As some Democrats worry that President Biden’s sagging approval ratings have placed them in a hopeless position entering the midterms, the president met Monday with a wily political veteran from a place called Hope.
Biden had lunch with President Bill Clinton, the White House said, a sit-down between the nation’s 42nd and 46th commanders-in-chief that comes six months ahead of the midterms.
Jen Psaki, the White House press secretary, said she expected the pair of Democrats would chat about a broad array of topics.
“I’m sure they will have a wide-ranging discussion,” Psaki said in an afternoon news conference. “He’s had a number of conversations with him over the course of time since his time in office.”
She also noted Biden had lunch with President Barack Obama last week.
It was not clear what Biden discussed with his Democratic predecessors. But perhaps no two politicians in America have a better sense of the challenging road now facing the president.
Clinton, 75, and Obama, 60, both saw their Democratic Party take a licking in the first midterm election of their two-term presidencies, fitting a historical pattern in which the party ruling the White House gets roughed up at the ballot box after two years in power.
The drubbing the Democrats took in 1994, Clinton’s first midterm election in the White House, was dubbed the “Republican Revolution.” The GOP took both chambers of Congress, and Clinton — the former Arkansas governor from the city of Hope — tacked toward the center.
In 2010, early in Obama’s presidency, Democrats lost the House in a red wave but retained control of the Senate.
Criticism of President Donald Trump, a Republican, helped Democrats take control of the House in the 2018 midterm elections. But Republicans maintained their hold on the Senate.
Biden, battered by soaring inflation, COVID-19 fatigue and the bitter aftertaste of America’s ugly exit from Afghanistan, has struggled in national surveys, and shown surprisingly weak standing in some Democratic strongholds. Rising urban crime continues to vex his presidency.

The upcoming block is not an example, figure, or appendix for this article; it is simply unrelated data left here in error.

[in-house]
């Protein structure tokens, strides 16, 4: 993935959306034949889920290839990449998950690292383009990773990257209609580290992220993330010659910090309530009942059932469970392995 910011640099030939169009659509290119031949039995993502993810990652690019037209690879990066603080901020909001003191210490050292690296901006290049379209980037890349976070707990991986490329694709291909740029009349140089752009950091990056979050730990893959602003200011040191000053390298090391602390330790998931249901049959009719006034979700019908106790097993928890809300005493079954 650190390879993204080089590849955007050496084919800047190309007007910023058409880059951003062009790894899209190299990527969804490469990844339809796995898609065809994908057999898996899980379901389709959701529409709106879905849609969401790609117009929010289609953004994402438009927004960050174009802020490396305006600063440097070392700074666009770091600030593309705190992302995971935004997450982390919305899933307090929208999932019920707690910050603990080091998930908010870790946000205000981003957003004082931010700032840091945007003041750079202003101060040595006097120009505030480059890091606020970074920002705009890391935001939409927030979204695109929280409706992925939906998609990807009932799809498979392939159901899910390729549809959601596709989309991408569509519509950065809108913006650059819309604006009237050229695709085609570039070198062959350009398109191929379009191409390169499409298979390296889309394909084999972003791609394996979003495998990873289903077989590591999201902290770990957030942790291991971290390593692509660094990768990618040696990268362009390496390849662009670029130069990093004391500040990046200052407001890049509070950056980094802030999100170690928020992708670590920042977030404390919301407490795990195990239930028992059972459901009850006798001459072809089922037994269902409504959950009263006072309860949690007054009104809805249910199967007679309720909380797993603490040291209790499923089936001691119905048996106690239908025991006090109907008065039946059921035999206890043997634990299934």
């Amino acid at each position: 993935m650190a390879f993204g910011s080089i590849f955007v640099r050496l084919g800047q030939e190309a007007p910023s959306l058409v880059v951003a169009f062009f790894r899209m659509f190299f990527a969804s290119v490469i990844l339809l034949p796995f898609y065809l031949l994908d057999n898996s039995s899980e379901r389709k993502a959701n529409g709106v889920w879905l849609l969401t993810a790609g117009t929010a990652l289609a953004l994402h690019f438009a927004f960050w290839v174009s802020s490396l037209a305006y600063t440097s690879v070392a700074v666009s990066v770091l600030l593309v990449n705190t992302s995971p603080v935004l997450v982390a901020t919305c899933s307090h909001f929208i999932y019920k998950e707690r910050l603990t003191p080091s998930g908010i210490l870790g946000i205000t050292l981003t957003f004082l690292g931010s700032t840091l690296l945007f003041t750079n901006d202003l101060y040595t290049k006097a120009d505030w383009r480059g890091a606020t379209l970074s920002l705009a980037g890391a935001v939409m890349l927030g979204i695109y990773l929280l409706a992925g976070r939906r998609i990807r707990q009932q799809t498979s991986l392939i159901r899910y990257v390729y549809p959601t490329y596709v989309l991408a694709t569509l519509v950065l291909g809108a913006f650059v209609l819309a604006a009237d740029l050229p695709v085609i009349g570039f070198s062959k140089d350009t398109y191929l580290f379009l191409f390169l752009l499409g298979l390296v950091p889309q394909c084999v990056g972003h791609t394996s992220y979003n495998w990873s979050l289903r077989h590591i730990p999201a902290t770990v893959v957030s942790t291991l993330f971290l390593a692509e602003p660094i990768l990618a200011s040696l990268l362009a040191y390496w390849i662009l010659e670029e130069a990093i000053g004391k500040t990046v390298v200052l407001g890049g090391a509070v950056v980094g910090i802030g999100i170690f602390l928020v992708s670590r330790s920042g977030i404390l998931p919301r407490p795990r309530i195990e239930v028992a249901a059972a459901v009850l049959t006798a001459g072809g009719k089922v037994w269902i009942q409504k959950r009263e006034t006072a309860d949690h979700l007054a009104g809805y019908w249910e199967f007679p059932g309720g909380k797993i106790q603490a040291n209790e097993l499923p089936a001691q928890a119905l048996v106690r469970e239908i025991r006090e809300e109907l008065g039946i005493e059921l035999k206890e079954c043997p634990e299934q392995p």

His administration’s response to the Russian invasion of Ukraine and steadily falling COVID-19 death counts have yet to offer him a clear polling boost, instead — at best — stabilizing his falling fortunes.
Biden’s nationwide approval rating was 42% on Monday, according to an aggregated poll analysis by FiveThirtyEight, down from about 53% at the start of his administration.
Even in deep-blue Massachusetts, where he won the Democratic presidential primary in 2020, his job approval sat at a less-than-stellar 46% in a Boston Globe survey conducted last week.
Clinton had a 59% nationwide approval rating at the same point in his presidency, according to FiveThirtyEight, though it sank into the low 40s during his second year in the White House.
Clinton still found his footing and rolled past Bob Dole, the Republican, in the 1996 presidential race.
Psaki said Monday that Biden would be speaking more in coming months about “what he is going to do to lower costs to address inflation, what he would propose to address a broken immigration system, and the contrast with the other side, which, in our view, does not have a lot in the cupboard.”
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